Grammy®-Winning Daughter Duets With Her Late Father For The First Time On New Single Based On Donny’s Unreleased 1970 Demo For This Modern Holiday Standard
Digital Single For The New Song Available Today
More Than 50 Years Later, The Timeless 1970 Original Is Now Recognized As The First Black Christmas Carol
LOS ANGELES – Grammy®-winning singers Lalah Hathaway and her late-father, Donny Hathaway perform a new duet that spans over 50 years on a new version of “This Christmas” that is available today. The track seamlessly weaves stunning new vocals that were recently recorded by Lalah with instrumentation and previously unheard vocals by Donny from an unreleased demo of the song from 1970.
The unreleased 1970 demo of the timeless holiday classic that serves as the foundation for this new version features a more relaxed tempo and tone than the original, as it features Donny playing acoustic piano, instead of the familiar electric heard on the original. Lalah sits in with her father as they trade verses and harmonize, their voices blending flawlessly on this heartfelt version of a modern yuletide classic.
“It’s really happening!!!! I am so honored to have my first recording with my dad be ‘This Christmas’!!! I hope this means as much to you as it means to my family!” says Lalah.
When Donny released the original version of “This Christmas” in 1970, he hoped it would be embraced as the first black Christmas carol, one authored and performed by African Americans. It took time, but the song eventually achieved a level of success that greatly exceeded Hathaway’s dreams. Today, “This Christmas” is the 30th most-performed holiday song of all time that continues to be heard everywhere each holiday season.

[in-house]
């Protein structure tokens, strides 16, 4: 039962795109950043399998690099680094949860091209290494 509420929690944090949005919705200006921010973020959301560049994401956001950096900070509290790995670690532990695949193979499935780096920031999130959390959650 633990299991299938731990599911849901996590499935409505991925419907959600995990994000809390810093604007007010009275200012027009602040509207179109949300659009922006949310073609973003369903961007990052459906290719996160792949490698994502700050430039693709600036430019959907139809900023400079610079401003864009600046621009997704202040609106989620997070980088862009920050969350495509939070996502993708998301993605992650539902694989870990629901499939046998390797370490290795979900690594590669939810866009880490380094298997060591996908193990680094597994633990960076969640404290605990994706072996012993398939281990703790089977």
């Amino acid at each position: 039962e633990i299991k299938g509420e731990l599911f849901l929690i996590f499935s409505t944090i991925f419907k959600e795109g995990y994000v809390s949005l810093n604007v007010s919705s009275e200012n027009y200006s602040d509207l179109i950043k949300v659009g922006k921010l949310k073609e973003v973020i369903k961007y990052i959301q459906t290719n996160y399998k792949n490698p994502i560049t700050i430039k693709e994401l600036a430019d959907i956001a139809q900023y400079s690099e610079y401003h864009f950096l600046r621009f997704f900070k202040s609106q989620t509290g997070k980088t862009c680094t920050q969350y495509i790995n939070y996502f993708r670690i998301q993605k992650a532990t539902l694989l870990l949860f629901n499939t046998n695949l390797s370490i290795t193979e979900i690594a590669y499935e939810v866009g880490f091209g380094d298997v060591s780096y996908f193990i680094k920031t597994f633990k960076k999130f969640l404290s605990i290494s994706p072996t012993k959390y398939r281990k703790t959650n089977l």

The story of how “This Christmas” became a celebrated yuletide anthem for black America is an interesting one. The tune originated in 1967 when Nadine McKinnor, a songwriting postal worker in Chicago, wrote the lyrics and melody during a historic blizzard. Three years later, her friend was decorating Hathaway’s home and office when it occurred to him that McKinnor should sing her songs for Hathaway. She did, and he immediately heard the potential in “This Christmas.”
In the fall of 1970, Hathaway composed the music and arrangement to “This Christmas” and entered the studio to record the song with some of the city’s top musicians, including members of the Chicago Symphony Orchestra, who play strings on the track.
In early December, “This Christmas” was released as a non-album single on Atco Records. It peaked at #11 on Billboard’s Christmas Singles chart, but its major breakthrough was still more than 20 years away. The wheels for that success were set into motion in 1991, when “This Christmas” was added to a reissue of Atco’s 1968 Soul Christmas compilation. Since then, the song’s upbeat mix of blasting horns, surging strings and Hathaway’s sweet and soulful delivery have resonated with audiences around the world.
More than 50 years after it debuted, “This Christmas” has been recorded by a diverse group of artists that includes Destiny’s Child, Usher, Mary J. Blige, Lady A, and more recently Pentatonix, Pink Sweat$, and Jess Glynne, just to name a few.